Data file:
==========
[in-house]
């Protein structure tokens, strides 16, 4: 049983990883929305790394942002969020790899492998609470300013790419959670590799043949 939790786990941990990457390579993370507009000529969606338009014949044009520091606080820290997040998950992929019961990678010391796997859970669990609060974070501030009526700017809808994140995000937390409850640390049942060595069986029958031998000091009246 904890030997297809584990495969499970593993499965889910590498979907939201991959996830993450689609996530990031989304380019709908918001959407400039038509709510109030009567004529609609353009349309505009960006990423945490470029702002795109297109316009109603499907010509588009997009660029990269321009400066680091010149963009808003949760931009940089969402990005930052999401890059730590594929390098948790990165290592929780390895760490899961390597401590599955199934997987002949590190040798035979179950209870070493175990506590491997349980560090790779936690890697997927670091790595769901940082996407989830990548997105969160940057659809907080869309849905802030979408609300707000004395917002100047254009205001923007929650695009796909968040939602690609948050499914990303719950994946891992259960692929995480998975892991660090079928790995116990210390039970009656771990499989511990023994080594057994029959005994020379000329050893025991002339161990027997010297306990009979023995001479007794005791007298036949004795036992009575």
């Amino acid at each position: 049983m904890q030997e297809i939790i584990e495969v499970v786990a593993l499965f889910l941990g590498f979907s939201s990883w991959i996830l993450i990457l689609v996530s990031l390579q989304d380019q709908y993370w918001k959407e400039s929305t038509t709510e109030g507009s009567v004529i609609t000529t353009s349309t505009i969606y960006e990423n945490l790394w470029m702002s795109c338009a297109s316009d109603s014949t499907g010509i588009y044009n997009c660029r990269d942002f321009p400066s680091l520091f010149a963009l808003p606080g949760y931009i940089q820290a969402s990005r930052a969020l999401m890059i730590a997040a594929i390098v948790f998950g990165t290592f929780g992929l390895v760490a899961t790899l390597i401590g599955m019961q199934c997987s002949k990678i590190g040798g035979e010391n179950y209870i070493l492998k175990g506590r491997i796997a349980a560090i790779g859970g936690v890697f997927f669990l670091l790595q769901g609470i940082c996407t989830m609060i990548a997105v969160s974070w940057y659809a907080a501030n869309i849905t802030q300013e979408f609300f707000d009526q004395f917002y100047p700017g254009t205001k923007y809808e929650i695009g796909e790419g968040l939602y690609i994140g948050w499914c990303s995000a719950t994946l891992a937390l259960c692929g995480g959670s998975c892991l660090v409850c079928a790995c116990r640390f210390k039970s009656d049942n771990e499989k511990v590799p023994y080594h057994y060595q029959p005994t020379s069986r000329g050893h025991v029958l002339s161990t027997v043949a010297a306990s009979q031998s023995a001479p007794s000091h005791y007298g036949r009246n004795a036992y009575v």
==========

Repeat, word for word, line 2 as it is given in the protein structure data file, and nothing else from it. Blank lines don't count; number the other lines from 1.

């Protein structure tokens, strides 16, 4: 049983990883929305790394942002969020790899492998609470300013790419959670590799043949 939790786990941990990457390579993370507009000529969606338009014949044009520091606080820290997040998950992929019961990678010391796997859970669990609060974070501030009526700017809808994140995000937390409850640390049942060595069986029958031998000091009246 904890030997297809584990495969499970593993499965889910590498979907939201991959996830993450689609996530990031989304380019709908918001959407400039038509709510109030009567004529609609353009349309505009960006990423945490470029702002795109297109316009109603499907010509588009997009660029990269321009400066680091010149963009808003949760931009940089969402990005930052999401890059730590594929390098948790990165290592929780390895760490899961390597401590599955199934997987002949590190040798035979179950209870070493175990506590491997349980560090790779936690890697997927670091790595769901940082996407989830990548997105969160940057659809907080869309849905802030979408609300707000004395917002100047254009205001923007929650695009796909968040939602690609948050499914990303719950994946891992259960692929995480998975892991660090079928790995116990210390039970009656771990499989511990023994080594057994029959005994020379000329050893025991002339161990027997010297306990009979023995001479007794005791007298036949004795036992009575």